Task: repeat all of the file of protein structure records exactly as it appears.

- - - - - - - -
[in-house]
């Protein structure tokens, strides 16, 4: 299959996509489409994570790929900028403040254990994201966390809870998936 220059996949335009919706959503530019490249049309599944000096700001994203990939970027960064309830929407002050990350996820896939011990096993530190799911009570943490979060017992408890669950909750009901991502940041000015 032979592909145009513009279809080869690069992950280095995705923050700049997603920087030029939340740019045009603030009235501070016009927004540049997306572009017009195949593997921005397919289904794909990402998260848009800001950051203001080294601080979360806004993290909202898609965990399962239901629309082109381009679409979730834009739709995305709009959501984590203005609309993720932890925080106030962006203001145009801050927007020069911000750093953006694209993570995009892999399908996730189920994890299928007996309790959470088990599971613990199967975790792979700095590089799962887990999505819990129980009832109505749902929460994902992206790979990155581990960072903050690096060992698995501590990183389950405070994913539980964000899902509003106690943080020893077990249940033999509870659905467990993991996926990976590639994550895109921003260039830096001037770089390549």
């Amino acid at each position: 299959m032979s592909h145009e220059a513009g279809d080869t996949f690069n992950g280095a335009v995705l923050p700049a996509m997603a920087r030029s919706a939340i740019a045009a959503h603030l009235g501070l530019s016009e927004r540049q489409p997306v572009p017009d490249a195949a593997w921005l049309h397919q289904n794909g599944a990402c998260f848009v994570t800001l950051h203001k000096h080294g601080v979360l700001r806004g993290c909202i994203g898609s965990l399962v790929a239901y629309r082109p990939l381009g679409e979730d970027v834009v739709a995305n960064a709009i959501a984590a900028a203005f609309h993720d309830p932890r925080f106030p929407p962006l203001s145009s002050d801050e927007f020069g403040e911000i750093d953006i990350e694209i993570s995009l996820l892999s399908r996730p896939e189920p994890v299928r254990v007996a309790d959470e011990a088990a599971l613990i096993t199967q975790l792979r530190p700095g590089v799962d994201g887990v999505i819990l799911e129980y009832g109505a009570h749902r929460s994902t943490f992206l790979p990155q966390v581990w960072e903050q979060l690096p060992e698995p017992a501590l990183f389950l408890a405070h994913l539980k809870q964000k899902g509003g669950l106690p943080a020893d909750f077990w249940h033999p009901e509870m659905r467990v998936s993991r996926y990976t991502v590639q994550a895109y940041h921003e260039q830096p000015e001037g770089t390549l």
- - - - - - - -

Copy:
[in-house]
């Protein structure tokens, strides 16, 4: 299959996509489409994570790929900028403040254990994201966390809870998936 220059996949335009919706959503530019490249049309599944000096700001994203990939970027960064309830929407002050990350996820896939011990096993530190799911009570943490979060017992408890669950909750009901991502940041000015 032979592909145009513009279809080869690069992950280095995705923050700049997603920087030029939340740019045009603030009235501070016009927004540049997306572009017009195949593997921005397919289904794909990402998260848009800001950051203001080294601080979360806004993290909202898609965990399962239901629309082109381009679409979730834009739709995305709009959501984590203005609309993720932890925080106030962006203001145009801050927007020069911000750093953006694209993570995009892999399908996730189920994890299928007996309790959470088990599971613990199967975790792979700095590089799962887990999505819990129980009832109505749902929460994902992206790979990155581990960072903050690096060992698995501590990183389950405070994913539980964000899902509003106690943080020893077990249940033999509870659905467990993991996926990976590639994550895109921003260039830096001037770089390549």
């Amino acid at each position: 299959m032979s592909h145009e220059a513009g279809d080869t996949f690069n992950g280095a335009v995705l923050p700049a996509m997603a920087r030029s919706a939340i740019a045009a959503h603030l009235g501070l530019s016009e927004r540049q489409p997306v572009p017009d490249a195949a593997w921005l049309h397919q289904n794909g599944a990402c998260f848009v994570t800001l950051h203001k000096h080294g601080v979360l700001r806004g993290c909202i994203g898609s965990l399962v790929a239901y629309r082109p990939l381009g679409e979730d970027v834009v739709a995305n960064a709009i959501a984590a900028a203005f609309h993720d309830p932890r925080f106030p929407p962006l203001s145009s002050d801050e927007f020069g403040e911000i750093d953006i990350e694209i993570s995009l996820l892999s399908r996730p896939e189920p994890v299928r254990v007996a309790d959470e011990a088990a599971l613990i096993t199967q975790l792979r530190p700095g590089v799962d994201g887990v999505i819990l799911e129980y009832g109505a009570h749902r929460s994902t943490f992206l790979p990155q966390v581990w960072e903050q979060l690096p060992e698995p017992a501590l990183f389950l408890a405070h994913l539980k809870q964000k899902g509003g669950l106690p943080a020893d909750f077990w249940h033999p009901e509870m659905r467990v998936s993991r996926y990976t991502v590639q994550a895109y940041h921003e260039q830096p000015e001037g770089t390549l």